“Warm Bath,” Friend, Mar. 1992, 46
One sunny afternoon Cory slipped into the kitchen after finishing his daily chores. “Hi, Mom. What’s for dinner?”
“Hungry so soon?” Mom replied as she wiped flour from her elbows. “I’m making chicken potpie, but it won’t be ready for an hour or so. Think you can wait, big guy?”
“Sure,” Cory said. But instead of running to his room to grab his baseball and glove to practice pitching, Cory stayed in the kitchen and sat stiffly on a chair. “Can I help you, Mom?”
Mom put down the ball of dough she had been molding in the middle of the table and gave Cory a quick glance. “Isn’t it your turn to do the dishes tonight, Cory?”
“I think so.” Cory was staring out the large window over the sink into the bright blue sky. Mom could tell that something was bothering him.
“Hand me the rolling pin from the big drawer there, please.”
As he handed her the rolling pin, Cory asked, “Mom, how do you know when you have done something right”—he paused—“or wrong?”
Mom sat down, dusting off her apron. “Well, I look inside myself. I listen for the Holy Ghost to guide me. If I feel good, it’s usually a good thing. I feel warm all over.”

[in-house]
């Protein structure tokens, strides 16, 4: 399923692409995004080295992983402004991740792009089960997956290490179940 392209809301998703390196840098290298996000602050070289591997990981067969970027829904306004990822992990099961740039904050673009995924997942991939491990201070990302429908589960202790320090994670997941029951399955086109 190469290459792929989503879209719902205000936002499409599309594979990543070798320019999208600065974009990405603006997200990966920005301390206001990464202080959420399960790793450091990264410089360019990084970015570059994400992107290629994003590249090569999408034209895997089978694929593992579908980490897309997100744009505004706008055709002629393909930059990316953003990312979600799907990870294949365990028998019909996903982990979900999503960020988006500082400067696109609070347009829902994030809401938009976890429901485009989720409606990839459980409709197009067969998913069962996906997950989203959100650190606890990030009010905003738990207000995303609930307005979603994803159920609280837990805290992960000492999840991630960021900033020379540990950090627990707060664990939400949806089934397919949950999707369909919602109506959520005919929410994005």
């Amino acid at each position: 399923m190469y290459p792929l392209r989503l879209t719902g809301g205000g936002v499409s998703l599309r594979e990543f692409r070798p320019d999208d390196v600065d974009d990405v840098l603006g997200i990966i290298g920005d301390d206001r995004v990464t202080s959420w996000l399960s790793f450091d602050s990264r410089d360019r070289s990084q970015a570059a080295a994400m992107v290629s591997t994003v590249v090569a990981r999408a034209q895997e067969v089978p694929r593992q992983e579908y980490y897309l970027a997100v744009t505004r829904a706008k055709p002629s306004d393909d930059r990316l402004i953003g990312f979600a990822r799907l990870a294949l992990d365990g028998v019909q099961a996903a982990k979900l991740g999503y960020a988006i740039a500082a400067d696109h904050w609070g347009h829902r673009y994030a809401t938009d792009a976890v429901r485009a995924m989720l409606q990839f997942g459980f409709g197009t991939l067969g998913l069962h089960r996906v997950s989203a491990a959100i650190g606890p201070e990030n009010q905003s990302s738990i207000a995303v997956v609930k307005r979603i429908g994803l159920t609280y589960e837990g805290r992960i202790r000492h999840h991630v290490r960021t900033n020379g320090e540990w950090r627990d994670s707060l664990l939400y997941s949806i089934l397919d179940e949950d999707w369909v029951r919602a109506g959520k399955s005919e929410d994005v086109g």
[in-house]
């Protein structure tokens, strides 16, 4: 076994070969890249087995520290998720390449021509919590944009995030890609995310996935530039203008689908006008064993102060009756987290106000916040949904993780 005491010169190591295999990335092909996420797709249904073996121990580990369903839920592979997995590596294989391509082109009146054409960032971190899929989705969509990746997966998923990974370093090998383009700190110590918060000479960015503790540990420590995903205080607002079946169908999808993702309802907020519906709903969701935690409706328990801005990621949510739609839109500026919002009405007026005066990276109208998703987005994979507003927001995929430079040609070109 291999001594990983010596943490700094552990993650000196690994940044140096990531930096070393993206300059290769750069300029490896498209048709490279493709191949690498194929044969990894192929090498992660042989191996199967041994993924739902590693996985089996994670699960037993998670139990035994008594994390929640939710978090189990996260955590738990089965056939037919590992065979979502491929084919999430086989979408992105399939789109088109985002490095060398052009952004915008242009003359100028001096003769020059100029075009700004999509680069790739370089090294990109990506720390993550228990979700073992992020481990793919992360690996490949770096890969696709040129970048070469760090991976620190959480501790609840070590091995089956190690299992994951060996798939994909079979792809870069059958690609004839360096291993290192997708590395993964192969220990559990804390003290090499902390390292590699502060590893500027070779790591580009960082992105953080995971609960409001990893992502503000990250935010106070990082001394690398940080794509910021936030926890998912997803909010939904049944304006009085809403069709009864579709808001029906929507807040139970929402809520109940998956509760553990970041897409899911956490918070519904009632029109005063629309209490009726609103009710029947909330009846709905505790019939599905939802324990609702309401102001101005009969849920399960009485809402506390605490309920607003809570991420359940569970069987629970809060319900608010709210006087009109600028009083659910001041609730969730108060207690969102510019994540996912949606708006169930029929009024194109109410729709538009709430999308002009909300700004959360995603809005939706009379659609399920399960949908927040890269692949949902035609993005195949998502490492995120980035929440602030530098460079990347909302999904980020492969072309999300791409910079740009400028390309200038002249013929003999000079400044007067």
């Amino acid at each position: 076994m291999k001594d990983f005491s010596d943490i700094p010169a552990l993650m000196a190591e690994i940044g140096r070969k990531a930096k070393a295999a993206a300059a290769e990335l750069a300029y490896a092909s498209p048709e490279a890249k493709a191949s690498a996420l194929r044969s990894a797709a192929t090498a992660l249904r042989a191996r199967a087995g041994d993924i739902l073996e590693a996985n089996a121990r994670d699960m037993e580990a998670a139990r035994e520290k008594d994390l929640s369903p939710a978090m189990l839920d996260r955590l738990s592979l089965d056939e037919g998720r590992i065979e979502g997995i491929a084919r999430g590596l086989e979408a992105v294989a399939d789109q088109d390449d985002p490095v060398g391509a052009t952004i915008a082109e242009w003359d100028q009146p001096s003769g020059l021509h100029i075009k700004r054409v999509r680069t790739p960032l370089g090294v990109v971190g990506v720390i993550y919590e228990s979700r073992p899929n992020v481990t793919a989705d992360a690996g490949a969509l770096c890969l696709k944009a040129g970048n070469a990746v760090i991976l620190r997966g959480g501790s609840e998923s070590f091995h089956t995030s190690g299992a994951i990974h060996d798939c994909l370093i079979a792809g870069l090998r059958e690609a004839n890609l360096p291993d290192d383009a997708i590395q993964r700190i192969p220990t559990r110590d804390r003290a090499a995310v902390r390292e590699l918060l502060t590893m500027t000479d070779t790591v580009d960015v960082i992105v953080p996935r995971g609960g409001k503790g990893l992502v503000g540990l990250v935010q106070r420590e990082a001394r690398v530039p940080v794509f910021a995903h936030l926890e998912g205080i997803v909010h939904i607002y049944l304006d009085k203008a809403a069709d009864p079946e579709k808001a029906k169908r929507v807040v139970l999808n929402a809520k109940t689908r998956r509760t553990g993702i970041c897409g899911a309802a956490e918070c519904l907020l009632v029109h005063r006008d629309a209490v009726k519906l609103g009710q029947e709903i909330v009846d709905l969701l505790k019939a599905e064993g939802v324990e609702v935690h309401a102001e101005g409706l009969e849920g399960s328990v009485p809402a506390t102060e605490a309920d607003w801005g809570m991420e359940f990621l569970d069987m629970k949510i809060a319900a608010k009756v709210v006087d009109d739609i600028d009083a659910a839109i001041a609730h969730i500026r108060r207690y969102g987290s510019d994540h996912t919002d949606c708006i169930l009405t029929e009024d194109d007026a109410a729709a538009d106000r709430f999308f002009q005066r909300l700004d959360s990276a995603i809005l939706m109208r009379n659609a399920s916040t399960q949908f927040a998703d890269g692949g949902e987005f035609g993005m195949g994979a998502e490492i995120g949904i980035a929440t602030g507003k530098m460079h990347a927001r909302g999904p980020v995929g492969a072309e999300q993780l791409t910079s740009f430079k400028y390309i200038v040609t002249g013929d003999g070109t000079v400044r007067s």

Cory was confused. “You look inside yourself?”
Mom began again. “Imagine yourself taking a bath. If the water’s warm, you’re comfortable, right?”
“What if it’s cold?” Mom asked.
“You want to get out.”
“Exactly. When something is right, you might never question it. It’s like taking a warm bath. But when something is wrong, it’s like a cold bath; you want to get out. Many times the Holy Ghost guides us by the way we feel.”
There was silence.
“Is something bothering you, Cory?”
“Yeah.” Cory hesitated. “A kid at school wanted me to give him the answers to our homework.” He glanced down to his shoes. “He said I would be a great friend if I did.”
Mom looked at Cory as he wriggled in his chair.
“I said no, Mom, but I didn’t feel warm.”
“Well, what if your friend had asked you for your help instead of just your answers?” Mom asked.
Cory’s eyes brightened. “I would have liked that. That’s not wrong.”
“See the difference?”
“I think so.”
Talking and laughing, they chopped vegetables and cut up chicken and got the pie ready for the oven.
“Thanks for your help, Cory,” Mom said.
“Thank you, too, Mom.”
After school the next day, Mom was in the kitchen, writing out checks for bills, Cory bounded in, followed by a shy, stocky boy. “Mom, this is John. Can we study together at the kitchen table this afternoon?”
“Of course,” Mom answered. She hid her smile as she slipped her checkbook into her purse. She winked at Cory. “I’ll be upstairs taking a warm bath.”